The abrupt and unexpected departure of Rona Fairhead from her post as BBC Chairman is interesting indeed.
David Cameron had appointed her Chairman for the first, crucial phase of the new Charter covering the abolition of the Trustees and their replacement by a souped-up executive board. But suddenly, seemingly as a result of intervention by Theresa May, she is toast.
Could it presage that the May government – as Brexit gathers pace – has woken up to that something urgent and radical needs doing to curb BBC bias?
This is a Corporation that is still treating Brexit as a major mistake, looking for every opportunity to rubbish the idea, and to link it with racism. Martha Kearney, for example, on Radio 4’s World at One on Wednesday, chose to pick up with relish Jean-Claude Juncker’s malicious claims that the Brexit vote was linked to a huge upsurge in race hate, including the murder of a Polish man in Harlow – when no such linkage has yet been established by the police.
David Cameron’s approach to the Corporation, from the moment he took office in 2010, was both lenient and laissez-faire – largely, it now seems most likely, because he saw the Corporation as a key ally in his battle to remain in the EU.
Lord Patten, Fairhead’s predecessor as chairman, was (and is) an EU zealot of the most extreme kind. He was appointed by Cameron in 2011. Patten predictably and obdurately resisted strongly any suggestion that the BBC’s coverage of the EU was biased, most notably by refusing repeated summonses to appear before the Commons European Scrutiny Committee in connection with its inquiry into whether the Corporation was adequately covering EU affairs.
After Patten suddenly stepped down because of ill-health, high-flying executive Fairhead, who had no broadcast experience, was parachuted in. Precisely why remains a mystery, especially as there were huge question marks about her conduct as a director of HSBC. Some have claimed a link with George Osborne, perhaps via her husband, a former Tory councillor.
The newly-appointed Fairhead did appear before the European Scrutiny committee, under duress. It became clear immediately that she had gone native. Under her regulatory regime, there would be no change in the dead-bat approach to any complaints about EU reporting. She sat smug-faced as her fellow Trustee –a former BBC employee of 30 years – Richard Ayre intoned nonsensically that he knew coverage of the EU was not biased because, well, he said so – his experience told him that it was impossible that his BBC colleagues could ever be biased.
Pardon? Ayre is a past Chairman of the Article 19 ‘journalists’ rights’ organisation which, under an alleged ‘neutral’ banner, campaigns vigorously for Palestinian rights, against Israel, and to ensure that women’s voices are heard in the ‘climate change’ debate. Here is an example of its ‘unbiased’ approach, to which Ayre presumably subscribed:
The threats from climate change are not gender-neutral and it is essential that gender be incorporated into strategies to address climate change. In order to reach adaptation strategies and policies that are truly gender-sensitive, women’s voices need to be heard. To make their voices heard, women need information about their rights and the policies that affect their daily lives. This ARTICLE 19 project seeks to foster the exercise of communication rights to challenge women’s vulnerability to climate change.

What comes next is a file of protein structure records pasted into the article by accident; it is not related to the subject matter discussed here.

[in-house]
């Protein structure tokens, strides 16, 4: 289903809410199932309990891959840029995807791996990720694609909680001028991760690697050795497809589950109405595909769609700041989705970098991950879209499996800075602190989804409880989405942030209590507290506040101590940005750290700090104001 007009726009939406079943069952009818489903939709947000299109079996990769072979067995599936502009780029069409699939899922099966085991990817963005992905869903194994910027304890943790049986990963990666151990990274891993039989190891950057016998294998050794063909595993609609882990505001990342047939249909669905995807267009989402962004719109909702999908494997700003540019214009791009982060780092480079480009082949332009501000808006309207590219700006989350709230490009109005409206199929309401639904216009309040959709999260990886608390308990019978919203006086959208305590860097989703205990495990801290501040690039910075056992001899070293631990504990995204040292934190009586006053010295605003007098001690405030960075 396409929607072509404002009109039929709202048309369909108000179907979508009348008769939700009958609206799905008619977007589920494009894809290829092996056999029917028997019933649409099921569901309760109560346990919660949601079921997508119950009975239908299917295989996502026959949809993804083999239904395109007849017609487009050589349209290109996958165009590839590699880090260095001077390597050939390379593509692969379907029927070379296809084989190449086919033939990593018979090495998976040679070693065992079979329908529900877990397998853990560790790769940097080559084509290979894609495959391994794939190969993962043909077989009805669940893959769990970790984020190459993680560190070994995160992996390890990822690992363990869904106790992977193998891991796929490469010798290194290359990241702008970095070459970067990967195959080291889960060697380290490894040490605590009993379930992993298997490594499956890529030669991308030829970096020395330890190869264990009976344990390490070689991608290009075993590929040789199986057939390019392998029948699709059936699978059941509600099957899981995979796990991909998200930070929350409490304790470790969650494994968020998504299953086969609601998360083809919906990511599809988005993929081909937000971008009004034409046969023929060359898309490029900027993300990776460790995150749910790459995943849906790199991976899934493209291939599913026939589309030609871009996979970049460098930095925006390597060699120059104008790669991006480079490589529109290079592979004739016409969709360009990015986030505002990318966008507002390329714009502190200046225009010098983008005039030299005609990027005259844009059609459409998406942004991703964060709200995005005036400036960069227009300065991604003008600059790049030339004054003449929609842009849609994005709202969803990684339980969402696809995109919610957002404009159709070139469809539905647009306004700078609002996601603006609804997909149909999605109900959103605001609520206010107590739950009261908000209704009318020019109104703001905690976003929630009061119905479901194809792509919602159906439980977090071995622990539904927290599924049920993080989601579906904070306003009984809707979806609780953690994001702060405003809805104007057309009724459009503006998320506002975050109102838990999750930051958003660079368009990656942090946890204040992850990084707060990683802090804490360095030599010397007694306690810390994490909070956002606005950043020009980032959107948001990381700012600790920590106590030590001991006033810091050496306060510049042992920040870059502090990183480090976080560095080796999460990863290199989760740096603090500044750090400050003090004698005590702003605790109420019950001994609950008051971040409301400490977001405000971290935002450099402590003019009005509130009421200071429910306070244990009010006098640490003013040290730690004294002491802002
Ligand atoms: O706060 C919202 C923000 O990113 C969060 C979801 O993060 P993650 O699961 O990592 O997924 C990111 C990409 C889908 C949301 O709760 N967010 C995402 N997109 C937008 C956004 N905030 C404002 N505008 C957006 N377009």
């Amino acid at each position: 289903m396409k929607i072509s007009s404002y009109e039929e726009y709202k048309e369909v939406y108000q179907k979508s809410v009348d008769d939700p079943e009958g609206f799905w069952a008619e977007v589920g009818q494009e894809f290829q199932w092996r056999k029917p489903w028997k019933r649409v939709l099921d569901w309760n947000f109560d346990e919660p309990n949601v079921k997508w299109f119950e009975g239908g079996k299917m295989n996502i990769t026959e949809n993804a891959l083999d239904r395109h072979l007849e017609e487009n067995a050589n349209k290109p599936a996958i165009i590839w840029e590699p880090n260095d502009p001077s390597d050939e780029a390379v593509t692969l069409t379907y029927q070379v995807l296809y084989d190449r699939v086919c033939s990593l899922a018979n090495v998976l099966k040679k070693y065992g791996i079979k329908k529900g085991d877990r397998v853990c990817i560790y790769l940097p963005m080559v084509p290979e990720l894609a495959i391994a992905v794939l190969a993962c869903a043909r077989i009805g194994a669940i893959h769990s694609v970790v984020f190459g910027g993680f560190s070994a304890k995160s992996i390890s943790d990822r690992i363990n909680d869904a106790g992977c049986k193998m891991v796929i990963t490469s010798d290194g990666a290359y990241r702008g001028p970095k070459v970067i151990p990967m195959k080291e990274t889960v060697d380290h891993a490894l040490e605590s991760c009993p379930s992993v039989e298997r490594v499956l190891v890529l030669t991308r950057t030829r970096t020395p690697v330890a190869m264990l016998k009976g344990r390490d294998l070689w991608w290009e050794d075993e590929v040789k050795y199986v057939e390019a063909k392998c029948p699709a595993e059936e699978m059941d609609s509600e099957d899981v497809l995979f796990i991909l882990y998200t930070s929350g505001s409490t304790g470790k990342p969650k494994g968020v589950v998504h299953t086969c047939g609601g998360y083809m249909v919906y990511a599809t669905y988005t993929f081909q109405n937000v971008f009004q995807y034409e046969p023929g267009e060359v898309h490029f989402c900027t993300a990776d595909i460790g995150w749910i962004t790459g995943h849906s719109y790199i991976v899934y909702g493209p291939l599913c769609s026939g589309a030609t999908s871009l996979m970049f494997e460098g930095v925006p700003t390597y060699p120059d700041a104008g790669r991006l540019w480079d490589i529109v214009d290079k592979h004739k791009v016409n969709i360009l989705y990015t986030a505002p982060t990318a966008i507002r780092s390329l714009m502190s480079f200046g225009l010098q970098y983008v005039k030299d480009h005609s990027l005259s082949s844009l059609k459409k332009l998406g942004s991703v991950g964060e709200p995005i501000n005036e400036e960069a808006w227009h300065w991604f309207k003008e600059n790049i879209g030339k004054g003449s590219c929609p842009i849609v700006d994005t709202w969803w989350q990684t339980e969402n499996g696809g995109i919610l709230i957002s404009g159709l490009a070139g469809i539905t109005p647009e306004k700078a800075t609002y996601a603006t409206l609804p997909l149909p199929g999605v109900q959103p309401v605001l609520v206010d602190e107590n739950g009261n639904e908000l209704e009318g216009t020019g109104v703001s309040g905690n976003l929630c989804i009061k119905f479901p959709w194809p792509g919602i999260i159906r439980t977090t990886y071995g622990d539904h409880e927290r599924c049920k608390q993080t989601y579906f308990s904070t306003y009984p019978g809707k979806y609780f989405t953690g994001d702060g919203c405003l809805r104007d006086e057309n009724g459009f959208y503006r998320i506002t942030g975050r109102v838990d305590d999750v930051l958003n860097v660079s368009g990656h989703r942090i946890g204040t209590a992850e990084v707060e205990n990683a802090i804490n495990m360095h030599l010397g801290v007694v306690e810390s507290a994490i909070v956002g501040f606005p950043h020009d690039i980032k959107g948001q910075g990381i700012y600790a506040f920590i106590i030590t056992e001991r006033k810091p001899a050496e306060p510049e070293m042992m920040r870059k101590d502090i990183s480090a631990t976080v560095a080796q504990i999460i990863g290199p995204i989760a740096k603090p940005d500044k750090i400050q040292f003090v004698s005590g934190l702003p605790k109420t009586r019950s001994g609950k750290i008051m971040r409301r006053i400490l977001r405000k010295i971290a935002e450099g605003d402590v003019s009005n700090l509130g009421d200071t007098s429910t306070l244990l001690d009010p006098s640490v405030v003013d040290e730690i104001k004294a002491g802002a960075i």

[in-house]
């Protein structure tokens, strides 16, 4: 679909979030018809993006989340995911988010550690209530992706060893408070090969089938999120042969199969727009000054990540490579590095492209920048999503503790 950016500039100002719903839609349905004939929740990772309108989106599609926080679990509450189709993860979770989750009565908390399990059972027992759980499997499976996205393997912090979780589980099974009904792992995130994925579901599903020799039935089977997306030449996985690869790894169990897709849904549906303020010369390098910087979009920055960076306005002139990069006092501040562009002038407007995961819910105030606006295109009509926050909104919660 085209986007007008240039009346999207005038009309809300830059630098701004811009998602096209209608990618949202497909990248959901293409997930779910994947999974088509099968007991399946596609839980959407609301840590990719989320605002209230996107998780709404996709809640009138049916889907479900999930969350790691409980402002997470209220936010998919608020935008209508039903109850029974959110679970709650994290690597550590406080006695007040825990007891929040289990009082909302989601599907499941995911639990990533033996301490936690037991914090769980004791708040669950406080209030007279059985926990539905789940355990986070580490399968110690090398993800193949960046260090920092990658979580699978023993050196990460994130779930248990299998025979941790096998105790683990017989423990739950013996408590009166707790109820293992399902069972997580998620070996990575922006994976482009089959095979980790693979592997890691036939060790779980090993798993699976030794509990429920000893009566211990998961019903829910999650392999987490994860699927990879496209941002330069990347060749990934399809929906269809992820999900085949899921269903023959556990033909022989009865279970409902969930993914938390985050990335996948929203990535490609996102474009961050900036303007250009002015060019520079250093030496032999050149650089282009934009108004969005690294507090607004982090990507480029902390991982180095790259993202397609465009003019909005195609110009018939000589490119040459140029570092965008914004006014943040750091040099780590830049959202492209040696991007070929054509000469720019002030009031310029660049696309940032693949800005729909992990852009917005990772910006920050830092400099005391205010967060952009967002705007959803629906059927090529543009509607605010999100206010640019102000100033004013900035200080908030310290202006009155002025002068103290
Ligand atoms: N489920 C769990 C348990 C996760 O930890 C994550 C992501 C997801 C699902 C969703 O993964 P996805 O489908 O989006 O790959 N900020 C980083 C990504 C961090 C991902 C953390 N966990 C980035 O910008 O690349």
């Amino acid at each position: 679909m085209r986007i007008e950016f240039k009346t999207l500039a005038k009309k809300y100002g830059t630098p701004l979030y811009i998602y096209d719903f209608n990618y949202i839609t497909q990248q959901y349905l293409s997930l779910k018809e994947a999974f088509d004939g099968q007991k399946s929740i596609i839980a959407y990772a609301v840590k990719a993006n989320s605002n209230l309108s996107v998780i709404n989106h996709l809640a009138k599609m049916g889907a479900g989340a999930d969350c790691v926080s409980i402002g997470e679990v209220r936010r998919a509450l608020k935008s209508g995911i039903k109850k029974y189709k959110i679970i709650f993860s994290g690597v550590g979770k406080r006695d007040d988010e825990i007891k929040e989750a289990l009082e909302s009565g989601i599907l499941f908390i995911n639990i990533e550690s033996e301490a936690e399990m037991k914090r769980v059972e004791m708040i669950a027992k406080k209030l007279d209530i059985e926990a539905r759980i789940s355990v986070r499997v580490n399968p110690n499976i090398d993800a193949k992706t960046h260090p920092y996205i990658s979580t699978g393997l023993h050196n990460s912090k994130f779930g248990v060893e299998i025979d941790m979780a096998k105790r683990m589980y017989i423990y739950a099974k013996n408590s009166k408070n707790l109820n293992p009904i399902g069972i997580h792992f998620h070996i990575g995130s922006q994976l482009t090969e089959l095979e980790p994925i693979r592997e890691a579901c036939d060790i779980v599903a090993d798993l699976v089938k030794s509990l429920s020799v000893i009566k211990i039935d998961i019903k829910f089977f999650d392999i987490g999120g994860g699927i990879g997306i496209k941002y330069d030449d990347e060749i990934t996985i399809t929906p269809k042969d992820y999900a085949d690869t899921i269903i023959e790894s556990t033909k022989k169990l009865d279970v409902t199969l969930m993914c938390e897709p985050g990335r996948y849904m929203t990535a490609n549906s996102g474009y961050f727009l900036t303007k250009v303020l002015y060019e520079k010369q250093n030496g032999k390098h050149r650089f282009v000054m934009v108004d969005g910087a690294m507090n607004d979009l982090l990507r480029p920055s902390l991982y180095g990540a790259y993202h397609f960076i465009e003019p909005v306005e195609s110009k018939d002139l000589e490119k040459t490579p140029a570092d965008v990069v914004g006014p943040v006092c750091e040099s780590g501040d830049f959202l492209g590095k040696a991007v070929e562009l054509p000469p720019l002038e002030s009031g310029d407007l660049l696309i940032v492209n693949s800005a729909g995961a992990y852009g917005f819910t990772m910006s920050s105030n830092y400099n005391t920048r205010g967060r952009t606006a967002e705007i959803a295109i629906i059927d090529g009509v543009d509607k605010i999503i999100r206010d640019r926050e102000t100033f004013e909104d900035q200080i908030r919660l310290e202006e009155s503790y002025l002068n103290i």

The BBC defence against EU bias (and everything that went with it at the hearing) amounted to similar baloney and obfuscation on a huge scale. The subsequent ESC’s report, written immediately before the 2015 General Election, was excoriating. Bill Cash, the chairman, concluded in his report about the BBC:
“Accountability to Parliament and proper impartiality must be a key factor in the forthcoming review of the BBC Charter.”
Since then, John Whittingdale – whose appointment as Culture Secretary was a huge surprise because of his known antipathy towards the BBC – prepared his Green Paper on the BBC’s Charter Renewal. The predictions were initially that the licence fee could be replaced by subscription.
But then George Osborne intervened. The licence fee would be set in aspic for another decade. That meant Whittingdale’s plans for major reform were in totally scuppered. What emerged was a messy compromise: the abolition of the Trustees, their replacement by a new executive board with powerful outside, independent directors, and some elements of complaints handling handed to the ‘independent’ Ofcom.
Yet this will solve nothing. The left-leaning Ofcom content board is drawn from the same cadre as the BBC Trustees, and is chaired by the arch-Europhile Bill Emmott,who makes even Patten look tame.
In reality, the changes were only a rearrangement of the deck chairs, and a continuation of the status quo. Cameron’s appointment of Fairhead to oversee the so-called transition period confirmed that.
Today (Thursday), the unknown and untested new Culture Secretary Karen Bradley, an accountant with no previous experience of the broadcasting industry, is due to announce the main details of Charter renewal, following the White Paper in May. The key issue is whether she and the May government will grasp that until there is genuine rigorous, independent scrutiny of BBC content, heavy, left-leaning bias will continue.
And that could well derail Brexit.